The gun violence prevention group co-founded by former U.S. Rep. Gabrielle Giffords, who was severely wounded in an assassination attempt in 2011, has endorsed Tim Keller in Albuquerque’s mayoral race.
Giffords, the nonprofit founded by the former congresswoman and her husband, retired astronaut Capt. Mark Kelly, announced its endorsement of Keller and mayoral candidates in Seattle and Boston on Tuesday.
“Our nation needs bold leaders like Tim Keller, who prioritize public safety instead of parroting the gun lobby’s talking points,” the former Arizona congresswoman said in a news release. “Tim’s plan to combat gun violence includes supporting local, state, and federal regulations that target the trafficking of illegal guns.”
Giffords was among 19 people shot in Tucson in 2011 by Jared Loughner, who was sentenced to life in prison. Six people died in the shooting. Giffords, who was shot in the head, is partially paralyzed and suffers from a language disorder. She said more than 36,000 Americans were killed by guns last year.
During recent debates, Keller has said there are sensible things that can be done to curb gun violence, including clamping down on the sale of unregistered guns through Craigslist-type sites and throwing the book at convicted criminals caught with illegal firearms.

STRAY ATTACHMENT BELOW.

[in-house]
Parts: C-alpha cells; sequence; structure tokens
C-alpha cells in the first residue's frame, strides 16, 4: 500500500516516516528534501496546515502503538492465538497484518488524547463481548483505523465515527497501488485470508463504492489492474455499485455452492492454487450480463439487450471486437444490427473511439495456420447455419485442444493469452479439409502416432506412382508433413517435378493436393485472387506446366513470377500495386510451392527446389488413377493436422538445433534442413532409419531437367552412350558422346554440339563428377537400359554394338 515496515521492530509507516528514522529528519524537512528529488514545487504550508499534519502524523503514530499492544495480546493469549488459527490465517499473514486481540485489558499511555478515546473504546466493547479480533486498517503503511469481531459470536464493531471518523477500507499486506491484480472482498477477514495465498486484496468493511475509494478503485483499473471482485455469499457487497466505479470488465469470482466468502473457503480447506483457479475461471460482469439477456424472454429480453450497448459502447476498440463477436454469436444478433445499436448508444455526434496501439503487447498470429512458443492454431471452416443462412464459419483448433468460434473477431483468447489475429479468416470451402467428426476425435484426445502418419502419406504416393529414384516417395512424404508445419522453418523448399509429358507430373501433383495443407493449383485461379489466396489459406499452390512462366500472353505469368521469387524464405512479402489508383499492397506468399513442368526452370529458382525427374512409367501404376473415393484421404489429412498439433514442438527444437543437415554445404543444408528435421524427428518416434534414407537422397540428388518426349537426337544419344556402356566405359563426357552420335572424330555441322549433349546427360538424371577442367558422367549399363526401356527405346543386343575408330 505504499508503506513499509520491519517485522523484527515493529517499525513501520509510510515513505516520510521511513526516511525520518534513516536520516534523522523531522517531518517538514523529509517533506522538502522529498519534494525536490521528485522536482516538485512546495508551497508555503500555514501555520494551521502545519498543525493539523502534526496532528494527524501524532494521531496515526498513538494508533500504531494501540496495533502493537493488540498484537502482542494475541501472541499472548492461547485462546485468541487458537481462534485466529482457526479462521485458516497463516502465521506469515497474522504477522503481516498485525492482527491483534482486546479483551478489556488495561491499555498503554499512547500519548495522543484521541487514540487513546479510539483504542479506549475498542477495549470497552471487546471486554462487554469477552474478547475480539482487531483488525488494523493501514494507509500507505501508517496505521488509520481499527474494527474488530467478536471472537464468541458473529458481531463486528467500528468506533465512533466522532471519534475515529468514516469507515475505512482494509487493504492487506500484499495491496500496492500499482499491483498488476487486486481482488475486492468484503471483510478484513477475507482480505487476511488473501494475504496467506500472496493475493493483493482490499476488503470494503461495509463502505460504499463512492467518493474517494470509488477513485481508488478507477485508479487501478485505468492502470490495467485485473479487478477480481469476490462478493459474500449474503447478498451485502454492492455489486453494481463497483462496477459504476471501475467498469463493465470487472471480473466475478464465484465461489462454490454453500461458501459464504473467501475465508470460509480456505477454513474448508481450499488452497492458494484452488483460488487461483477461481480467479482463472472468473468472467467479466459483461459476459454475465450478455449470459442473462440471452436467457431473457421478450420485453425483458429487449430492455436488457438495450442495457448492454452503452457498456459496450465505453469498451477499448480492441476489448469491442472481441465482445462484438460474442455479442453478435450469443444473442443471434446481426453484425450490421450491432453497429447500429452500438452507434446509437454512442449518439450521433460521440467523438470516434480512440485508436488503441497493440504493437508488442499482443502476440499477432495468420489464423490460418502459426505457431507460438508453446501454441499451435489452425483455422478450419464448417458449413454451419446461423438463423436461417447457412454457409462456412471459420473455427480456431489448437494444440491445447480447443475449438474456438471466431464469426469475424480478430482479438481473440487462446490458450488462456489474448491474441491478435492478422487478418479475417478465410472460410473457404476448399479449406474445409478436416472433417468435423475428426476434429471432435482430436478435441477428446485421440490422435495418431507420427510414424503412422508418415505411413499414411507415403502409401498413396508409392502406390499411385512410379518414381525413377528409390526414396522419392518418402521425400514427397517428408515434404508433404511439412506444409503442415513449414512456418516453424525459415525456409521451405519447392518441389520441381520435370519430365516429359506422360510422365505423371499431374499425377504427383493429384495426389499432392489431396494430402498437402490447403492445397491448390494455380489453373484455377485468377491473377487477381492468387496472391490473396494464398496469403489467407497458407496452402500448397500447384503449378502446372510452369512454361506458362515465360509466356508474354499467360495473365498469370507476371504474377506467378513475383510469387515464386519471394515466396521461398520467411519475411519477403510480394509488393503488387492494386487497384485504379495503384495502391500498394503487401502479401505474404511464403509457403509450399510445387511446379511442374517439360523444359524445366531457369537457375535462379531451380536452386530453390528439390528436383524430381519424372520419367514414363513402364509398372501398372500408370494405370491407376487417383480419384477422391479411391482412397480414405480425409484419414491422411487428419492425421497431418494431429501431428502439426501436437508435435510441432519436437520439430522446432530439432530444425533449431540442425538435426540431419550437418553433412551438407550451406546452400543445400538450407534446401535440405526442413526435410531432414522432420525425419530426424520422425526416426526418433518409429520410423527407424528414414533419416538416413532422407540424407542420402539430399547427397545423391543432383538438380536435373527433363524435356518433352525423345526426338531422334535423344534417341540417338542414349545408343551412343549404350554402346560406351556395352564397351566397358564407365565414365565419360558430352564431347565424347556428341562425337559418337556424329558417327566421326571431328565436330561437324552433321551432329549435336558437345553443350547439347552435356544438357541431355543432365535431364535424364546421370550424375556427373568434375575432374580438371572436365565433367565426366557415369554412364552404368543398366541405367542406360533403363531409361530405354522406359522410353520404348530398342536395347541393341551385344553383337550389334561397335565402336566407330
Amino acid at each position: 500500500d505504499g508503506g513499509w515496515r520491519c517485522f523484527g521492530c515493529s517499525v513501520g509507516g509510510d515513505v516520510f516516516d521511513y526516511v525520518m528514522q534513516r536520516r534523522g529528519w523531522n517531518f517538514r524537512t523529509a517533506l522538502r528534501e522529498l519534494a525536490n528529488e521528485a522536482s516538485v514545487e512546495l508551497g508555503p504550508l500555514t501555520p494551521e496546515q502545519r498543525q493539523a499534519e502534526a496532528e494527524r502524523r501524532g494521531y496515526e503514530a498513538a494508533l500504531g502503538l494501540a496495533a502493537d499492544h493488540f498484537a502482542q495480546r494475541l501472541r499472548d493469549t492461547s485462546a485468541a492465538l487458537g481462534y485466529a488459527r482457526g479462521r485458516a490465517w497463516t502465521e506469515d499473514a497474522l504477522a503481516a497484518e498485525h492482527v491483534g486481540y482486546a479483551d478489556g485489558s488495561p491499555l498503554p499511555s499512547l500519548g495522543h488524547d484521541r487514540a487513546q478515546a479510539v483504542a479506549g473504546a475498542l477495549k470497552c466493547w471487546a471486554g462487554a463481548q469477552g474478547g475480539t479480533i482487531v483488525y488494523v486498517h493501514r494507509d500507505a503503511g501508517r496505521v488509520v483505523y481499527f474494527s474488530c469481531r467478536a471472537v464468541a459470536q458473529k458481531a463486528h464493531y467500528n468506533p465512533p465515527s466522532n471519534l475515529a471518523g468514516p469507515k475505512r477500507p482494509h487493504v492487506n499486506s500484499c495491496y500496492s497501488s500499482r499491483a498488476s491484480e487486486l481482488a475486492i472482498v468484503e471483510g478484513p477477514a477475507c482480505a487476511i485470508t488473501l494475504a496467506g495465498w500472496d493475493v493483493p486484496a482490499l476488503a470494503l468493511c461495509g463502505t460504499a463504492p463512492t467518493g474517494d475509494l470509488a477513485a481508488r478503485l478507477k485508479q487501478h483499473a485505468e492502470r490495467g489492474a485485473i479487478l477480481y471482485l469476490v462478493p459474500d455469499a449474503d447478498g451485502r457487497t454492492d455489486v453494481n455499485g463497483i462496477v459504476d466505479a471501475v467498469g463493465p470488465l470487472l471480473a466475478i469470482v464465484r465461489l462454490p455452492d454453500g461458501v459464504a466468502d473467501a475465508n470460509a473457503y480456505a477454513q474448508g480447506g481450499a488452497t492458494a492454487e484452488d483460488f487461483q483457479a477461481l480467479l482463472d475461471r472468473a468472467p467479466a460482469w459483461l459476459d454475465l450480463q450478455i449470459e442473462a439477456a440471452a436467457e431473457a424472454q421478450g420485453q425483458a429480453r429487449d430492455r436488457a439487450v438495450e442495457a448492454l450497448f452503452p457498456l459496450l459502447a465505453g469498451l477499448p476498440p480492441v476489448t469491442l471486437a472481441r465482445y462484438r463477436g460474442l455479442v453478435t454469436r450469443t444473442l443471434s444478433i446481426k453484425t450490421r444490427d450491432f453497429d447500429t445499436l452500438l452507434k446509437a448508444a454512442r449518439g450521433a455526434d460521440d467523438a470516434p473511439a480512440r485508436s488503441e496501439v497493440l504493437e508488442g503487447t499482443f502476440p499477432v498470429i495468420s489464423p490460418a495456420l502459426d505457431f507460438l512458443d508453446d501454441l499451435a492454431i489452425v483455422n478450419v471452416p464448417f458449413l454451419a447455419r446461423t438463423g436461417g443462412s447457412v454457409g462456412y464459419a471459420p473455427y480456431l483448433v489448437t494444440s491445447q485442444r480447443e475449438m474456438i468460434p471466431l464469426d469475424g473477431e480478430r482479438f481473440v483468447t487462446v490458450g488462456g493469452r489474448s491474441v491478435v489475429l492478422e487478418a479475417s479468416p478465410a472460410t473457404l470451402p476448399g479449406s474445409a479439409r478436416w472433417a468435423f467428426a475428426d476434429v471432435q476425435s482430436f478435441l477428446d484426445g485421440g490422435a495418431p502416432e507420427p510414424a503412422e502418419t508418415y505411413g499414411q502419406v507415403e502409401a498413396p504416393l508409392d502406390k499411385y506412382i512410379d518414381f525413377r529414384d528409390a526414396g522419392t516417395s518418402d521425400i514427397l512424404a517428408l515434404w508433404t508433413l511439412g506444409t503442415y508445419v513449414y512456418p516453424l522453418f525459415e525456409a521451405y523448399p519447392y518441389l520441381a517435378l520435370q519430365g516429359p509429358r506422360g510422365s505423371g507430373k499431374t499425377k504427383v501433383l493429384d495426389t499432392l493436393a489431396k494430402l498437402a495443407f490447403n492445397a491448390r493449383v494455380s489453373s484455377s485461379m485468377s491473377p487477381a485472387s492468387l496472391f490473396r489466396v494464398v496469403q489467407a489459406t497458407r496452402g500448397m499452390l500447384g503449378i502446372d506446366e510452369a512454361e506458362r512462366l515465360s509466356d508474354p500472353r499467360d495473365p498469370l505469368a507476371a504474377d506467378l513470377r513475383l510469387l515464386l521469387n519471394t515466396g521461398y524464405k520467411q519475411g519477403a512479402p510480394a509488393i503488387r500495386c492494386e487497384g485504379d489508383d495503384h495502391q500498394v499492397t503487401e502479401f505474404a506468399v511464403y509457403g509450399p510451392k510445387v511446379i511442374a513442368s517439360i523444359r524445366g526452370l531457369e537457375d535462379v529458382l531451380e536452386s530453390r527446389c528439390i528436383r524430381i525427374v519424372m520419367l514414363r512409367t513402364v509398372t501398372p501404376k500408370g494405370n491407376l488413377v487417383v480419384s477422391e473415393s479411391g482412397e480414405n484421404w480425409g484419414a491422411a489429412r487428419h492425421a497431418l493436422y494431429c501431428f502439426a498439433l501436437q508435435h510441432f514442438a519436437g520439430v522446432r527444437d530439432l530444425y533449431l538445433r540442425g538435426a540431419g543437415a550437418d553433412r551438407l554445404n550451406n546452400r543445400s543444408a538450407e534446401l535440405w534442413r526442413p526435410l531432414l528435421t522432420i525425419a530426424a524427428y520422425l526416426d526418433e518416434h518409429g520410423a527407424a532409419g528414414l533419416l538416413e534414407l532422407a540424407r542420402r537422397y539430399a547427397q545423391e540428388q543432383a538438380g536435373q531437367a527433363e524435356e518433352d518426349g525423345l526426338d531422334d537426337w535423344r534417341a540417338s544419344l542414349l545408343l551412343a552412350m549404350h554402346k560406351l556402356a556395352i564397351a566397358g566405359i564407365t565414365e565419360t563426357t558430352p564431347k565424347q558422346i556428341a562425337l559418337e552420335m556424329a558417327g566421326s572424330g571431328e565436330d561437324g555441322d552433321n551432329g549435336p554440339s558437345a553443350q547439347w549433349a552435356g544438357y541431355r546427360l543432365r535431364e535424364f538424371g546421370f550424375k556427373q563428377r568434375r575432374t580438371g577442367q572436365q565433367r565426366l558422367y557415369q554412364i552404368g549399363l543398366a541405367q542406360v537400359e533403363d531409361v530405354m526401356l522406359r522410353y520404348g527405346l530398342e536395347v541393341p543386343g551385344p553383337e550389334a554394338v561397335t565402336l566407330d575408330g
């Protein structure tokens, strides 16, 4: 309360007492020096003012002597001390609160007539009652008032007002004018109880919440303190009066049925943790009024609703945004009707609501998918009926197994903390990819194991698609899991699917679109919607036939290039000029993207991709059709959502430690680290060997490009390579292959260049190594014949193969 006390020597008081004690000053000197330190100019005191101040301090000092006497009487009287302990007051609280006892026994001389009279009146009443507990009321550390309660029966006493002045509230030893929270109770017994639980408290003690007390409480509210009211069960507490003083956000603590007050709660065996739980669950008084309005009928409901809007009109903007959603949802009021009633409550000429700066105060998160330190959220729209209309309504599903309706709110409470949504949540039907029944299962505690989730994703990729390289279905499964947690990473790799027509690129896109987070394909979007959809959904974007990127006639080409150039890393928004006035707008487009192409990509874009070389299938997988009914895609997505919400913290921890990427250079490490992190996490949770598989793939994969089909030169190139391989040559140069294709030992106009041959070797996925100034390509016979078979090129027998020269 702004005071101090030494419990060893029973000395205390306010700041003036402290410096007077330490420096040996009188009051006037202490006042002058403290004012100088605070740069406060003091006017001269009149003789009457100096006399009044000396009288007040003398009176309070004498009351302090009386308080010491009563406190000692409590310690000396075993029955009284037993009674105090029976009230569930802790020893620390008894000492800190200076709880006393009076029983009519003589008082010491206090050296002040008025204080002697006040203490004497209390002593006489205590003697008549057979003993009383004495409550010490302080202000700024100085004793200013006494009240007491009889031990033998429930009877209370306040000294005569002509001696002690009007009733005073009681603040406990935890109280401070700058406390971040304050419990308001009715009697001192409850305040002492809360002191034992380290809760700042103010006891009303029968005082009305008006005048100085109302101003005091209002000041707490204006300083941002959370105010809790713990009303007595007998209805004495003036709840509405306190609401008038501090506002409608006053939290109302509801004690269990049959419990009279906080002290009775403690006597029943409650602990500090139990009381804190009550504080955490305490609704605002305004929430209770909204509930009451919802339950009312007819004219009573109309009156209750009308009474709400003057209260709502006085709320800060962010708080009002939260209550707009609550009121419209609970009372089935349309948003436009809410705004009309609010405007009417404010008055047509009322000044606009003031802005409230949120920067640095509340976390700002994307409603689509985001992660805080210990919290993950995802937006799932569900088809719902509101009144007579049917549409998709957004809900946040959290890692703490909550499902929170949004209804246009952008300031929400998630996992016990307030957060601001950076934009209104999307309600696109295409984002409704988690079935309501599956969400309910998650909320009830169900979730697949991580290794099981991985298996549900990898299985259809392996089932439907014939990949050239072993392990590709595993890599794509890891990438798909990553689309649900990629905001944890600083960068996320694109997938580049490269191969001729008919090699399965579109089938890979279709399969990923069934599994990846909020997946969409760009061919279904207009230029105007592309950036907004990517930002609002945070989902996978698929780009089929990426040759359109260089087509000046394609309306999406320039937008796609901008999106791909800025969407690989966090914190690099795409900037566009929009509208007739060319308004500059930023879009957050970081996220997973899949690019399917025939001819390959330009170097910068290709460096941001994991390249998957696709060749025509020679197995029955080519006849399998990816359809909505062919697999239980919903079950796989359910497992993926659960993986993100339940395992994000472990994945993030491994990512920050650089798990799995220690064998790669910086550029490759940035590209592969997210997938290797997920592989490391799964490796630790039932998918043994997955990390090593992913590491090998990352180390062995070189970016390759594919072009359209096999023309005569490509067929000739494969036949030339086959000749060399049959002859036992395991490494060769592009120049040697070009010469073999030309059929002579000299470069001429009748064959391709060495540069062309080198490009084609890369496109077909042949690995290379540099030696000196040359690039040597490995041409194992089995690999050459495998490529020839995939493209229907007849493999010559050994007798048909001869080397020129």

Dan Lewis, his opponent, has been endorsed by the NRA. Lewis has said the Legislature should tack on a 10-year sentence for violent felons who use guns.
Election day is Nov. 14.
LOCATION POLITICS: Some of the more colorful exchanges between Lewis and Keller in recent weeks have centered on Keller’s move from the International District, which he had previously represented in the state Senate, to the Albuquerque Country Club area.
“Tim doesn’t live in that district anymore. He moved to the Country Club,” Lewis said during one such exchange at last week’s mayoral debate at the Albuquerque Press Club. “Why would you move away from the district you want to fight for…?”
Keller said he loved serving the International District.
“Look, I love my family. We had a second kid. That’s why I moved,” he said. “I was in infill housing. It was really small, and when Jack was born we needed a bigger house.
“And when I was in high school, I dated a girl in the Country Club, and I picked her up for prom, and I saw that neighborhood and those big trees and I literally was like, some day I am going to try to move here. And I am so happy that I have that opportunity. I’m thankful for it every day. It’s a great neighborhood. It’s a lot more diverse than I think he’s making it sound.”
A few minutes later, Lewis brought it up again, saying people in the International District need help.
“But you moved away from there,” he said. “So, I’m glad for you, Tim. Really happy for you. Happy for your family…”
Martin Salazar: email@example.com